Yiddish Basics

Basics of the language.

Print this page Print this page

alphabetThe Japanese-Chinese example is actually a close parallel to Yiddish-Hebrew, for this reason: Just as Japanese borrowed from Chinese its system of writing, along with many Chinese words, so Yiddish borrowed its system of writing from Hebrew, as well as many Hebrew words. And just as Japanese and Chinese are two totally different and unrelated languages, so too are Yiddish and Hebrew.

Similarities

The few similarities between Yiddish and Hebrew can be summed up as follows:

• Both Yiddish and Hebrew are spoken and written primarily by Jews, and are the most widely spoken Jewish languages in the world.

• The two languages share the same alphabet.

• Both languages are read from right to left.

• Neither language uses capital letters.

• Words shared by both languages (Yiddish having borrowed them from Hebrew) are spelled identically--though their Romanized transcriptions may differ slightly to account for differences in pro­nunciation. Examples of such words are: Hebrew shalom, Yiddish sholem, both meaning peace; Hebrew yom tov, Yiddish yontev(hol­iday); Hebrew and Yiddish emes (true); sheker (falsehood). Yiddish has acquired hundreds of such common words from Hebrew.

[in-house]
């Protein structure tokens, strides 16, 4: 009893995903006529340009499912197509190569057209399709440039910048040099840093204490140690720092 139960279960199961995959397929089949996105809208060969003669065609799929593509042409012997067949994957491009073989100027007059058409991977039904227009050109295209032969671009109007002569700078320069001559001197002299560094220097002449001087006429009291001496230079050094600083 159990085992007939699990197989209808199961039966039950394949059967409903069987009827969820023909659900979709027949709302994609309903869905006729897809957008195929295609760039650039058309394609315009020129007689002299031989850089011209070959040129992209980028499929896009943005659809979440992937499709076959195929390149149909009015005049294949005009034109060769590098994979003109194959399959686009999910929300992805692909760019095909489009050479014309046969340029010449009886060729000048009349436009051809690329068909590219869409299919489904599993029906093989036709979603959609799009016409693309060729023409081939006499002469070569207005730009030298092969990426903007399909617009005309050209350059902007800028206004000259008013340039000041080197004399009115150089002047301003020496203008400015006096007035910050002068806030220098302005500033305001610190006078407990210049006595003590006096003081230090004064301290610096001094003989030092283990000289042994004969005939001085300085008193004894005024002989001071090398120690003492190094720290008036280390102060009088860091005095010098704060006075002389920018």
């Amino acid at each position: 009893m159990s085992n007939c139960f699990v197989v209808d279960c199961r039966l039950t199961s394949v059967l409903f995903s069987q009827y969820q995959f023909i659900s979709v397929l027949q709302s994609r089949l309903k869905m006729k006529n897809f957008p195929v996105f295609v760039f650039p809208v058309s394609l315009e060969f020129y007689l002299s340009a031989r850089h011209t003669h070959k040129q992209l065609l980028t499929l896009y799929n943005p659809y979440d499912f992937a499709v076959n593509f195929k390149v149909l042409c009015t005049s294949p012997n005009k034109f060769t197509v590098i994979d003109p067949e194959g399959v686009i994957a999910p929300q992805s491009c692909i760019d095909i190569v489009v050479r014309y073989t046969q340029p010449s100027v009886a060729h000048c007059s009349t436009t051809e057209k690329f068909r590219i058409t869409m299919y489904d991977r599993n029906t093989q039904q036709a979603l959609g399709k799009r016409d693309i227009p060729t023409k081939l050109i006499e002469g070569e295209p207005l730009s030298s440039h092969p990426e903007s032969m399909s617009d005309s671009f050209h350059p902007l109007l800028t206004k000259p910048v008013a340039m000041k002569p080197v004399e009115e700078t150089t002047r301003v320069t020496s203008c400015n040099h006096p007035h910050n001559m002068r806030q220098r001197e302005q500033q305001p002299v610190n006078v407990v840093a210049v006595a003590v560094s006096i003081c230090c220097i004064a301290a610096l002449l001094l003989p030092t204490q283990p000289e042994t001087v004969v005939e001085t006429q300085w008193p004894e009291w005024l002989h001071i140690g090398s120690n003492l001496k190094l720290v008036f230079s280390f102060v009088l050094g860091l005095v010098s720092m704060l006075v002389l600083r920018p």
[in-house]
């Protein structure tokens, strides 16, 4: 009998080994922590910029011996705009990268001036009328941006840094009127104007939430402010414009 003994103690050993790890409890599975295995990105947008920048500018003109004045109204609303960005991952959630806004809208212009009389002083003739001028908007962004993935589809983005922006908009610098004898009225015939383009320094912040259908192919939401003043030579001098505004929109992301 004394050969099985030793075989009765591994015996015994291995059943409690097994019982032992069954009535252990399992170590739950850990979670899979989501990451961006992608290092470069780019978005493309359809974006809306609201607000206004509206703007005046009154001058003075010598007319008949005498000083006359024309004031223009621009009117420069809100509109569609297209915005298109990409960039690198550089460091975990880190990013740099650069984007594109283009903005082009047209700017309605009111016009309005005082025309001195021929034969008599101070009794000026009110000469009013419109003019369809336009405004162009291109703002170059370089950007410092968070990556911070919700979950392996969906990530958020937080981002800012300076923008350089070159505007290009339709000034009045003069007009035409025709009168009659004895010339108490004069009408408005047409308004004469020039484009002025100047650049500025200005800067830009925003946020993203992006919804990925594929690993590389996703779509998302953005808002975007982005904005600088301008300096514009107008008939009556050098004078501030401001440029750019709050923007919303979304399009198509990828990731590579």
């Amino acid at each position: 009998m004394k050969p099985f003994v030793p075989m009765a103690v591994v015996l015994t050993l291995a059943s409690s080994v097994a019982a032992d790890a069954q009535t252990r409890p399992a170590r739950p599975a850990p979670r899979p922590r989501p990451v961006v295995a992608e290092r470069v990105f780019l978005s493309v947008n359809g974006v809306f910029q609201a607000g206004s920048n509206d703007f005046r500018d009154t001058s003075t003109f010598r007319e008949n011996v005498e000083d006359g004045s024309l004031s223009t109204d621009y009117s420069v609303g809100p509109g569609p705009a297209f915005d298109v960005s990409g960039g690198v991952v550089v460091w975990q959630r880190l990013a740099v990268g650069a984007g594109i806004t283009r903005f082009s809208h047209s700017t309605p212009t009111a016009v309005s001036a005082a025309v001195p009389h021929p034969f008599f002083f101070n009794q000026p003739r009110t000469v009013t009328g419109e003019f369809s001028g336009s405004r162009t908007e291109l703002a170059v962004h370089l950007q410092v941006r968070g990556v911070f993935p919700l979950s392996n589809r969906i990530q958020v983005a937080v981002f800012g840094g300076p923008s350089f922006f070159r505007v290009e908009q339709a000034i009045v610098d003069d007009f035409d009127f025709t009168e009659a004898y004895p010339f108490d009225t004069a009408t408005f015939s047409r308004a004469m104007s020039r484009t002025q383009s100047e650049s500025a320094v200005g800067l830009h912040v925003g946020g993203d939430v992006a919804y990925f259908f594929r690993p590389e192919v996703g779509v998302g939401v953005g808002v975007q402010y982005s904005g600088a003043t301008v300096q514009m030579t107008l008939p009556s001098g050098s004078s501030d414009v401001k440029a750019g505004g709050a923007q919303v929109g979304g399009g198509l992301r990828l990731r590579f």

Differences

The most important differences between Yiddish and Hebrew are these:

• Yiddish is a Germanic language, belonging to the Indo-European family of languages, while Hebrew is a Semitic language, belonging to the Afroasiatic family of languages.

• Yiddish is what linguists call a "fusion language," meaning that it has integrated within its Germanic structure elements from such diverse languages as Hebrew, Aramaic, Old Italian, Old French, Czech, Polish, Ukrainian, and Russian. By contrast, Hebrew con­sists almost entirely of pure Semitic stock.

• Yiddish is spoken chiefly by Jews of East European origin or descent. Hebrew is spoken chiefly by Israeli Jews or Jews of Middle Eastern origin or descent.

• In Yiddish, words of more than one syllable are generally stressed on the penultimate (or next-to-the-last) syllable. In Hebrew, words of more than one syllable are generally stressed on the last syllable. For example, Yiddish , Hebrew .

Did you like this article?  MyJewishLearning is a not-for-profit organization.

Please consider making a donation today.

Payson R. Stevens

Payson R. Stevens was President and Creative Director of InterNetwork Inc. and well as InterNetwork Media Inc.

Charles M. Levine

Charles M. Levine has worked as an editor and publisher for over three decades. He conducts editing workshops for undergraduates at Hofstra University.

Sol Steinmetz

Sol Steinmetz is an expert on etymologies and lexicographer. He has published over 35 dictionaries and reference books and served as an editorial director for Random House Reference.